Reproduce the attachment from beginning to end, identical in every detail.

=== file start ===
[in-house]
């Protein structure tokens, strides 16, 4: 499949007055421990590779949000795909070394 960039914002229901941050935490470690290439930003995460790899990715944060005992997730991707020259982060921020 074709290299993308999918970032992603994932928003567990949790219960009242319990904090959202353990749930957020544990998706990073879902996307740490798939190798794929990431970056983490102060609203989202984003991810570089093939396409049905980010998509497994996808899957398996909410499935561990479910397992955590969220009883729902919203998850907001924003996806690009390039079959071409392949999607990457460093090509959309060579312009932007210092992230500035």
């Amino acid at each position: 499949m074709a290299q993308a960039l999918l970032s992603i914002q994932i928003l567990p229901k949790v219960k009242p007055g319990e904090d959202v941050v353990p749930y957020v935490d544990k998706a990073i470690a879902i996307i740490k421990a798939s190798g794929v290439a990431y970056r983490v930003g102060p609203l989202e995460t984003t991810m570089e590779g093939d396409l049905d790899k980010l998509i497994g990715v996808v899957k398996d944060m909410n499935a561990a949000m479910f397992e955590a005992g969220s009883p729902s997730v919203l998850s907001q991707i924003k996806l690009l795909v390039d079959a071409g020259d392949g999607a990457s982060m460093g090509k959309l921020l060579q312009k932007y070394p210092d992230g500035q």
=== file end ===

[in-house]
């Protein structure tokens, strides 16, 4: 499949007055421990590779949000795909070394 960039914002229901941050935490470690290439930003995460790899990715944060005992997730991707020259982060921020 074709290299993308999918970032992603994932928003567990949790219960009242319990904090959202353990749930957020544990998706990073879902996307740490798939190798794929990431970056983490102060609203989202984003991810570089093939396409049905980010998509497994996808899957398996909410499935561990479910397992955590969220009883729902919203998850907001924003996806690009390039079959071409392949999607990457460093090509959309060579312009932007210092992230500035």
């Amino acid at each position: 499949m074709a290299q993308a960039l999918l970032s992603i914002q994932i928003l567990p229901k949790v219960k009242p007055g319990e904090d959202v941050v353990p749930y957020v935490d544990k998706a990073i470690a879902i996307i740490k421990a798939s190798g794929v290439a990431y970056r983490v930003g102060p609203l989202e995460t984003t991810m570089e590779g093939d396409l049905d790899k980010l998509i497994g990715v996808v899957k398996d944060m909410n499935a561990a949000m479910f397992e955590a005992g969220s009883p729902s997730v919203l998850s907001q991707i924003k996806l690009l795909v390039d079959a071409g020259d392949g999607a990457s982060m460093g090509k959309l921020l060579q312009k932007y070394p210092d992230g500035q």